How Do We Know Immigrants Came to the Hohokam Region?
After about A.D. 1275, distinctive, non-Hohokam artifacts and architecture began to appear at sites in the Hohokam region (Remember Puzzle Piece #1?). Archaeologists have long asked what this means.
- Do these artifacts signal trade between the Hohokam and groups in other regions?
- Were Hohokam groups copying what their neighbors were doing?
- Do these new artifacts and architecture indicate that immigrants entered the region?
To illustrate how archaeologists concluded that migration happened, we will walk through their reasoning process and focus on one piece of evidence: Maverick Mountain Series pottery.
The Maverick Mountain Series is a group of pottery types that look like ceramics made in the Kayenta region of northeastern Arizona and southeastern Utah. These distinctive types began to appear in central and southern Arizona beginning around A.D. 1275.
Was Maverick Mountain Series Pottery Traded To Hohokam Groups?
To answer this question, archaeologists had to determine where Maverick Mountain Series pottery found in the Hohokam region was made. This was accomplished through petrography, a scientific method used by geologists to identify and describe the minerals in rocks and sands.
Crushed rock or sand is often added to clay in the process of making pottery. This added material, called temper, makes the clay less sticky and prevents the pot from cracking when it dries and is fired. Because scientists can match the minerals in temper with minerals present in different rocks and sands, they can determine if a pot was made from locally available raw materials, or if it must have come from outside the region. Even if a pot looks like those made in northern Arizona, if its temper is sand from the Hohokam region, it was made in southern Arizona.
Researchers initially focused their petrographic study on the San Pedro Valley. Petrographers took samples of the different deposits of sand found in the valley and then determined which minerals were present and the abundance of each. When these researchers examined pieces of Maverick Mountain Series pottery found at archaeological sites in the San Pedro, they found that almost all of them had been made using sand from two specific places in the valley. They were made in southern Arizona, in the Hohokam region, not in the Kayenta region to the north. Petrographic analyses in other parts of the Hohokam region indicated the same result – Maverick Mountain Series pottery was being made locally in many places in central and southern Arizona.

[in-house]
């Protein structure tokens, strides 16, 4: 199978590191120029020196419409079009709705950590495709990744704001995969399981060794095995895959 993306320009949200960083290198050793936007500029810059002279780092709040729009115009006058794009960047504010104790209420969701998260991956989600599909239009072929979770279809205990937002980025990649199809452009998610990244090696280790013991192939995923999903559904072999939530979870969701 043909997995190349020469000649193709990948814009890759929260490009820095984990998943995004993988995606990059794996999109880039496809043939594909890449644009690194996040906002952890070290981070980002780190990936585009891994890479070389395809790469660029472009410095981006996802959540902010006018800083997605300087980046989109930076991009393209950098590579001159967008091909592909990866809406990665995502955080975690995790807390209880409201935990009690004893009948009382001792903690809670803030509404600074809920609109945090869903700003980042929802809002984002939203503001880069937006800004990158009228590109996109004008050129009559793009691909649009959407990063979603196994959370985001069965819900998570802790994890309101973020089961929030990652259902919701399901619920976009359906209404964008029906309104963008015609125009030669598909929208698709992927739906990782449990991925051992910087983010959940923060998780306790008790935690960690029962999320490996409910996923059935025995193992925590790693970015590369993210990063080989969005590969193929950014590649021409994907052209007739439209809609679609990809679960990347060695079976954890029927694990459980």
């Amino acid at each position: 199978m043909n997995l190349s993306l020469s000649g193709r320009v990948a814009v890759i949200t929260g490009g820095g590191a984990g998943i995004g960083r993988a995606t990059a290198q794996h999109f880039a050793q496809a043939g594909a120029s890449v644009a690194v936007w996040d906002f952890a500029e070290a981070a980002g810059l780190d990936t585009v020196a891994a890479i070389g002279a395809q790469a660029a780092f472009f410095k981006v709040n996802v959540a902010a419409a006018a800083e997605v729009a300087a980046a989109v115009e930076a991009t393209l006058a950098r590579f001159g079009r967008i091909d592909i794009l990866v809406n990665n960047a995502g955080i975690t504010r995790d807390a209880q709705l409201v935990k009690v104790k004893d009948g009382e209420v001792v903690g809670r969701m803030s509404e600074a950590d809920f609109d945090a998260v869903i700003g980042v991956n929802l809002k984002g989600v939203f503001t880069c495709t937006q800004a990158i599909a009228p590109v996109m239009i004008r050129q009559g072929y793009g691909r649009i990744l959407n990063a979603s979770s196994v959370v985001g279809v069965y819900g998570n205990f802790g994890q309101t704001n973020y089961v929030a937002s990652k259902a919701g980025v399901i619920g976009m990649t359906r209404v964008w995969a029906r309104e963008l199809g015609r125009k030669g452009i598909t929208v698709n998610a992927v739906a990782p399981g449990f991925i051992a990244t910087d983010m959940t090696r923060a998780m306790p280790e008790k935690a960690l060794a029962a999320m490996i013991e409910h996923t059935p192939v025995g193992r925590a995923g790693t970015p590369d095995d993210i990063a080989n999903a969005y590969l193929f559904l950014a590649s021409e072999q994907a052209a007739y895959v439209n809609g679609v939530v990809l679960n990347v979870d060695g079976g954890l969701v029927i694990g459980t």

Was Maverick Mountain Series Pottery Copied by Hohokam Groups, or Did Immigrants Make It?
Perhaps people living in the south took a trip north, saw some pottery, liked the designs, and decided to copy them. Or, maybe people from the north moved to the south, and brought their tradition of pottery making with them. The key to deciding between these two hypotheses is understanding how people learned to make pottery when they were young. Even when people copy a new decorative style, they typically use the same manufacturing technology they learned when they first made pottery.
Maverick Mountain Series pottery was made using the coil-and-scrape technique. Vessel walls were build up from thin, rope-like coils of clay which were then pinched together to form the walls. The walls were then scraped with a piece of gourd or broken pottery to thin and shape them. The same technology used to produce Maverick Mountain Series pottery is associated with the Kayenta Anasazi archaeological culture of northeastern Arizona and southeastern Utah.
In contrast, Hohokam pottery was made using the paddle-and-anvil technique. The potter held a stone anvil inside the vessel and beat the vessel wall with a wooden paddle in order to build and form it into the desired shape.
Petrography shows that Maverick Mountain Series pottery was made in southern Arizona, not traded in from the north. The pottery is locally made, but with a foreign technology, which indicates the presence of people from the north, rather than copying. If these pots had been made by southern potters to look like northern pottery, they would have been constructed using the paddle-and-anvil technique common in the Hohokam region.
Are There Other Traces of Immigrants in Hohokam Sites?
Sites that have yielded Maverick Mountain Series pottery have produced other evidence of immigrants. One important marker is perforated plates. Perforated plates are ceramic vessels, made using the coil-and-scrape technique, with holes punched through their rims before they were fired. They first appeared in northern Arizona, around A.D. 500.
They were used in the Kayenta region as base-molds and potters’ turntables in coil-and-scrape pottery making. Like Maverick Mountain Series pottery, petrographic analysis has shown that perforated plates were made locally, in southern Arizona, after A.D. 1275.